MFS Lessons Learned Part One: The What
As many readers know, in 2009 Michigan Future established the Michigan Future Schools (MFS) initiative, a high school accelerator designed to give start-up funding and capacity-building supports to new, small, college-prep high schools in Detroit. That project has now come to a close, but what’s emerged from our work is a set of learnings about what it really means to be “college ready,” and what high schools can do to ensure that their students don’t just get to college, but actually graduate. We’ve posted a presentation on our website that goes through our expanded definition of “college-ready” and is available for download. Here’s a summary of what we found.
More than a test score. First, college readiness is far more than a test score. Most conversations on college readiness center around whether or not students attain a “college ready” score on the SAT or ACT. However, a “college ready” score doesn’t come close to signifying a student’s actual readiness. It turns out that just 15% of students from the bottom income quartile who scored a “college ready” score on the SAT graduate from a four-year college.
GPA. So if test scores aren’t enough, what is predictive of college success? In the book Crossing the Finish Line, the authoritative source on which students graduate from which colleges and why, researchers found that a student’s high school GPA was far more predictive of their eventual college success than their scores on the SAT/ACT. And this finding held whether a student graduated from a “good” high school or a “bad” high school – a high GPA meant they were likely destined for college success.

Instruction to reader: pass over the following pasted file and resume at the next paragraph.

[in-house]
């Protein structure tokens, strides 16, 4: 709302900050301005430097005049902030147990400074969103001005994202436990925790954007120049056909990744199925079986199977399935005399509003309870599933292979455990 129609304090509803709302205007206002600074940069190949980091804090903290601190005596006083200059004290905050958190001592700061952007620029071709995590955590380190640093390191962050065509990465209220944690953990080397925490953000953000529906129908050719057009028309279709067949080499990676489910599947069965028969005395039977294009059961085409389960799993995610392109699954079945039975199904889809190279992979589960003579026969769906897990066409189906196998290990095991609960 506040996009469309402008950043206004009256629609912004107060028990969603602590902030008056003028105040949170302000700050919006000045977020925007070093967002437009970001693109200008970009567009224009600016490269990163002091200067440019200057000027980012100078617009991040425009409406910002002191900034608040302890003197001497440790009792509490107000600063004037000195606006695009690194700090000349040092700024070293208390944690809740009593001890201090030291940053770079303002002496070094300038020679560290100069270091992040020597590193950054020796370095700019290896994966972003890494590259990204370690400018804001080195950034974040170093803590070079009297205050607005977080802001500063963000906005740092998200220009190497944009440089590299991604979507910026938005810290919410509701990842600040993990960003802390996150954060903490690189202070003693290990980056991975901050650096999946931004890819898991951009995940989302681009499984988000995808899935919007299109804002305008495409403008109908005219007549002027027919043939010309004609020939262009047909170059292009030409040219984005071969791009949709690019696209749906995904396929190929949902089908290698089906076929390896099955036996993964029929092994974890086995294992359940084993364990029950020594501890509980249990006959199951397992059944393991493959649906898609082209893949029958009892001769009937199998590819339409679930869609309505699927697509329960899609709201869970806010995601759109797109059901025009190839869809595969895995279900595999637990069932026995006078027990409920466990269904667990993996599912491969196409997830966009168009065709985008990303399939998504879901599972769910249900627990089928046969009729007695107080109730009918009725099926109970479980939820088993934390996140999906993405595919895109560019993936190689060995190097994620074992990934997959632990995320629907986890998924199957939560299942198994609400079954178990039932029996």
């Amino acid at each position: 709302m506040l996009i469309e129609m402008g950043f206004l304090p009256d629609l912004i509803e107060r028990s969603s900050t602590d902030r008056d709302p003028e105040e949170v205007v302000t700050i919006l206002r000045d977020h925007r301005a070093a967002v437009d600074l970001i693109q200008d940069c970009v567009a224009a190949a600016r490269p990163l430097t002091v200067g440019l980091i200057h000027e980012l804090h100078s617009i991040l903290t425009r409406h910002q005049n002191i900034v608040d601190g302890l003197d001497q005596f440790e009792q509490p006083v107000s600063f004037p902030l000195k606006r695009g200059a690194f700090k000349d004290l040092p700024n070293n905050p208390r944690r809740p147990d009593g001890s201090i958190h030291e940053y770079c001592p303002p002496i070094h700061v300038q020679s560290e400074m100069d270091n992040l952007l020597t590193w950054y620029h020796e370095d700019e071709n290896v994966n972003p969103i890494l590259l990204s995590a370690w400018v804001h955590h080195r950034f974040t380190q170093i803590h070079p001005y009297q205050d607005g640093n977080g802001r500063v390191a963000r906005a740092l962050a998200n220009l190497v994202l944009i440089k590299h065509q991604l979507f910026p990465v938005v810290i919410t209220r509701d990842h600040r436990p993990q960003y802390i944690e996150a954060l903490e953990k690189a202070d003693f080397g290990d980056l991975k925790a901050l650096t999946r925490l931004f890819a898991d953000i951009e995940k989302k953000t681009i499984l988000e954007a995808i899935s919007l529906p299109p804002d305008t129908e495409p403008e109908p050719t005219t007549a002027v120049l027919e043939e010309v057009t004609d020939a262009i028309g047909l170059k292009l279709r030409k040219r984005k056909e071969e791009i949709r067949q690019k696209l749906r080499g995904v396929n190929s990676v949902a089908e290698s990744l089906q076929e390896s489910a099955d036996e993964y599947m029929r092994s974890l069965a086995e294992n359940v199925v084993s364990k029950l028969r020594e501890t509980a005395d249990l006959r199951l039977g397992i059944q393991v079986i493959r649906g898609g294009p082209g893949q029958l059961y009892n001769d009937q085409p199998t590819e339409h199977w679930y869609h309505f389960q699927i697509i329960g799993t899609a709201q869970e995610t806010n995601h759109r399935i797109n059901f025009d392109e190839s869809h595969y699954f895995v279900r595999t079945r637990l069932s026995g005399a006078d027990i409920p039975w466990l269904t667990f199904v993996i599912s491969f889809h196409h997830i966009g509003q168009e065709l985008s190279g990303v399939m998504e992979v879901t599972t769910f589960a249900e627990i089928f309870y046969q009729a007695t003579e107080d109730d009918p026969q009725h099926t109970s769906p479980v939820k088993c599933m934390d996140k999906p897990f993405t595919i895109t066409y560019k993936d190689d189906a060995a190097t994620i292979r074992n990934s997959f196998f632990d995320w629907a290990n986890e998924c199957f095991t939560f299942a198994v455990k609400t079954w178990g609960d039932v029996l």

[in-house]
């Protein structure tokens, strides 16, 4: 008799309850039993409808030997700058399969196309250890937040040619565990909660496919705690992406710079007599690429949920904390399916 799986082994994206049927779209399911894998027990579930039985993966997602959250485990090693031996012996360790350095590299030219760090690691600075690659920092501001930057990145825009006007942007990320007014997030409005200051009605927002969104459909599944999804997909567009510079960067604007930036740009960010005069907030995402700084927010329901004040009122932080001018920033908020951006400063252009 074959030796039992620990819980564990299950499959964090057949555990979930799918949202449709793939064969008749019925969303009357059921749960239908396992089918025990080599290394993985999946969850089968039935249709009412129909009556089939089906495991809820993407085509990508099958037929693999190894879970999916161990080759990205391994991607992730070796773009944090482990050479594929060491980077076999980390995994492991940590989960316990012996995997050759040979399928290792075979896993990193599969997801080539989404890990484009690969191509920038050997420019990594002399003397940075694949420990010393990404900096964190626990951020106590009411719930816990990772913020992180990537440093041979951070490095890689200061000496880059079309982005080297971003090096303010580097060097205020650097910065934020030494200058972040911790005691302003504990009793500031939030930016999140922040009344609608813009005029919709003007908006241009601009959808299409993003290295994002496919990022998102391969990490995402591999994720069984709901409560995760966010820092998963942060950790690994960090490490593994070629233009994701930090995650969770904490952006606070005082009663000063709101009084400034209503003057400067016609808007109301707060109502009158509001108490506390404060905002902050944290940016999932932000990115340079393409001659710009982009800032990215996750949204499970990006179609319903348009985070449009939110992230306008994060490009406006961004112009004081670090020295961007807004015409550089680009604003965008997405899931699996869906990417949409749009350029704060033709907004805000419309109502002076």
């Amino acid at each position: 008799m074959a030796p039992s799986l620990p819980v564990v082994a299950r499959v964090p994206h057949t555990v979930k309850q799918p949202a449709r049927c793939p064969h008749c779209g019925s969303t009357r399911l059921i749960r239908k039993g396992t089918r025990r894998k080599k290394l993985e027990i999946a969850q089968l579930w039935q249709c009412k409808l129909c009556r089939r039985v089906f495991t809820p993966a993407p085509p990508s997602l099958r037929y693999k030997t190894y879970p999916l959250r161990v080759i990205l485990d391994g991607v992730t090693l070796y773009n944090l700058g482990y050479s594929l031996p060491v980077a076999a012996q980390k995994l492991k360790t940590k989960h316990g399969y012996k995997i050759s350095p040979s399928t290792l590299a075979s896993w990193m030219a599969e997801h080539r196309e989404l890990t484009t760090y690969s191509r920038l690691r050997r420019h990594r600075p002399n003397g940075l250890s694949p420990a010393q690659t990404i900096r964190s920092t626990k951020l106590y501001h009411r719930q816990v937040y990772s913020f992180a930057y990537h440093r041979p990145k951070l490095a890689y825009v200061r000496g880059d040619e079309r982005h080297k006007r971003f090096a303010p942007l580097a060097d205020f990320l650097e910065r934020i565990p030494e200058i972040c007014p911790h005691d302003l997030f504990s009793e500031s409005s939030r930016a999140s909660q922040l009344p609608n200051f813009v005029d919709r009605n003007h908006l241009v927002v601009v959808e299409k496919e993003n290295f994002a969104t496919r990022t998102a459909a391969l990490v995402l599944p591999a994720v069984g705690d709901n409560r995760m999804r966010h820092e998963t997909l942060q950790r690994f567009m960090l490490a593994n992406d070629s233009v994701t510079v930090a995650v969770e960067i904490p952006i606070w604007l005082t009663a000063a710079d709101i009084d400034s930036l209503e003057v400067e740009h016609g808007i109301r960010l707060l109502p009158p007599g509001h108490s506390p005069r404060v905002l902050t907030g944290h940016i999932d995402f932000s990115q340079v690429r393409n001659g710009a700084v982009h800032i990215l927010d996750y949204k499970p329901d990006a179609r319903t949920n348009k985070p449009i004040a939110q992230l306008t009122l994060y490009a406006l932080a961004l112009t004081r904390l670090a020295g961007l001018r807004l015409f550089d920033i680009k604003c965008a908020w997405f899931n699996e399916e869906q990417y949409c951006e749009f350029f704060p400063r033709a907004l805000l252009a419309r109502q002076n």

GPA is more predictive than test scores because while test scores measure a student’s ability on a fairly narrow set of math and reading skills, GPA measures a whole range of academic habits and so-called noncognitive skills: does the student take good notes in class, ask her teacher for help, stay organized, complete assignments on time, and bounce back after failure? This large set of habits and skills are what students need to be successful both in high school and in college, and a student’s GPA offers a snapshot of those skills.
Academic mindsets. The question then becomes, how does a student develop the necessary academic habits and noncogntive skills? A highly influential 2012 paper from the Consortium on Chicago Schools Research took on this very question. And what researchers found, after reviewing decades of research on student motivation and noncognitive skills, was that it all comes back to a student’s academic mindsets. Specifically, they found that whether or not a student puts forth the effort and develops the habits needed for success depends on whether or not the student feels like they can be successful (competence), can improve with effort (growth mindset), feels like they belong in an academic community (belonging), and feels like the work they’re doing is important to them, both today and for their future (relevance).
These same student mindsets are equally important when students get to college. If they feel like they don’t belong, feel like they can’t do the work, and don’t feel a sense of purpose, they’re unlikely to stay long.
In other words, high schools would be wise to pay just as much attention to how students feel about themselves, their place in the world, and their future, as they do to test scores.
College writing. But even if a student develops the right mindsets, gets good grades, and gets a decent test score, they still cannot be certified “college ready.” Because there are certain academic skills that students need to exhibit repeatedly in college that they hardly practice at all in high school. Writing is one of those skills.